Document Type

Article

Publication Date

2012

Abstract

In July 2011, the Federal Deposit Insurance Corporation (FDIC) promulgated new rules implementing Title II of the Dodd-Frank Wall Street Reform and Consumer Protection Act. These rules define a cause of action to recoup compensation paid to senior executives and directors of failed nonbank financial institutions placed into the FDIC's "orderly liquidation authority" receivership. An action for recoupment is based on a negligence theory of liability, but it does not require establishing that an executive's conduct caused the financial institution any harm. The rules presume liability merely for having held executive responsibility prior to the firm entering receivership. The executive may rebut the presumption of negligent conduct, but not causation. Put simply, a senior executive or director can lose two years of pay even if he or she could conclusively establish the total absence of any link between his or her conduct and the firm's failure.

This Comment argues that disconnecting recoupment from causation leads to overdeterrence and perpetuates the dangerous phenomenon of "too big to fail." In particular, executives may abstain from taking optimal risks that may be mischaracterized later as negligent should other factors cause the firm's failure. Such overdeterrence is likely to cause talented executives to gravitate toward financial institutions that have the lowest risk of failure. Recoupment thus imposes a cost concomitant with a firm's perceived risk of failure, giving large, interconnected institutions an advantage when competing for managerial talent. Indeed, the liquidation of firms perceived as "too big to fail" may be so improbable that they can credibly offer executive compensation with little to no risk of recoupment.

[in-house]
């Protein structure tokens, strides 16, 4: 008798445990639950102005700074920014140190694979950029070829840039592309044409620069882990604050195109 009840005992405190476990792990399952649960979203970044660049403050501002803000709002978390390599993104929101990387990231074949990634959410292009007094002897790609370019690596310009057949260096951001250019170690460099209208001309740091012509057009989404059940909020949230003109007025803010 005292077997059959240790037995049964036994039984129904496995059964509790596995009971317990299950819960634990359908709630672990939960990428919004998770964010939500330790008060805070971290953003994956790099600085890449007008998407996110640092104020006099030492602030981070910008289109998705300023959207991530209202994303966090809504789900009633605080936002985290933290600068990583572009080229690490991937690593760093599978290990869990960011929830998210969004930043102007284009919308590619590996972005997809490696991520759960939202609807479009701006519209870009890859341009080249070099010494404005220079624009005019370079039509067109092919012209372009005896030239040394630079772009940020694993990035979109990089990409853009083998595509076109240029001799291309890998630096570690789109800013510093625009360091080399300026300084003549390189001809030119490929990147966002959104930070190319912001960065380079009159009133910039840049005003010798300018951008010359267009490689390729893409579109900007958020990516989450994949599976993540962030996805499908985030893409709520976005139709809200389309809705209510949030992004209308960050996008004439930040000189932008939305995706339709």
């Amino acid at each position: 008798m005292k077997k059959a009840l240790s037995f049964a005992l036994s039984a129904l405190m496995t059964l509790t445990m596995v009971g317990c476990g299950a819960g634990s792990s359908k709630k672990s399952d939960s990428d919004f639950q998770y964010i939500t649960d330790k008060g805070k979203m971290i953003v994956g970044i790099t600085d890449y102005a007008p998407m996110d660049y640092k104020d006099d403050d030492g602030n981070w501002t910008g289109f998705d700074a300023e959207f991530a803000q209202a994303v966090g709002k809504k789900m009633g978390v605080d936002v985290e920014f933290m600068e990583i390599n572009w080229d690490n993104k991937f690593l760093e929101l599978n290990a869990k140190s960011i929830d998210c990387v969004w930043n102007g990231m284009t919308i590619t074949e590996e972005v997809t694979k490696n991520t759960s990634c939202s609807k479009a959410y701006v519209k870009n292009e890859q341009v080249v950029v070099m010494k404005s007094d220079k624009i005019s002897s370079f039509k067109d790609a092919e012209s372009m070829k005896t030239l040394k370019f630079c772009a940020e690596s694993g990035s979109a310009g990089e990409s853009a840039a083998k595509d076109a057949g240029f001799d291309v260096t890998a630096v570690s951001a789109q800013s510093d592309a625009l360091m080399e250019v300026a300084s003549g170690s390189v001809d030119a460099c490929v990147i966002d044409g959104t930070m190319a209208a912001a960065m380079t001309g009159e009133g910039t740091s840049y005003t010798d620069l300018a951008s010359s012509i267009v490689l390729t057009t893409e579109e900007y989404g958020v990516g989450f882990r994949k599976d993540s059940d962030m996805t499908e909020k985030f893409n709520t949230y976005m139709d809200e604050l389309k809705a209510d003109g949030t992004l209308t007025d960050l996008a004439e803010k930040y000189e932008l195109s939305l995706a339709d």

The remedy for this deficient rule is to make causation a rebuttable presumption. Because executives can cheaply show that other factors were responsible for the firm's failure, they would discount potential recoupment liability chiefly by the likelihood of causing actual harm. This probability would not vary between firms, promoting healthy competition among financial institutions and reversing the arbitrary advantages conferred by the current regime on "too big to fail" firms. Retaining a presumption of causation would still ease the evidentiary burden of holding financial executives accountable for reckless behavior.

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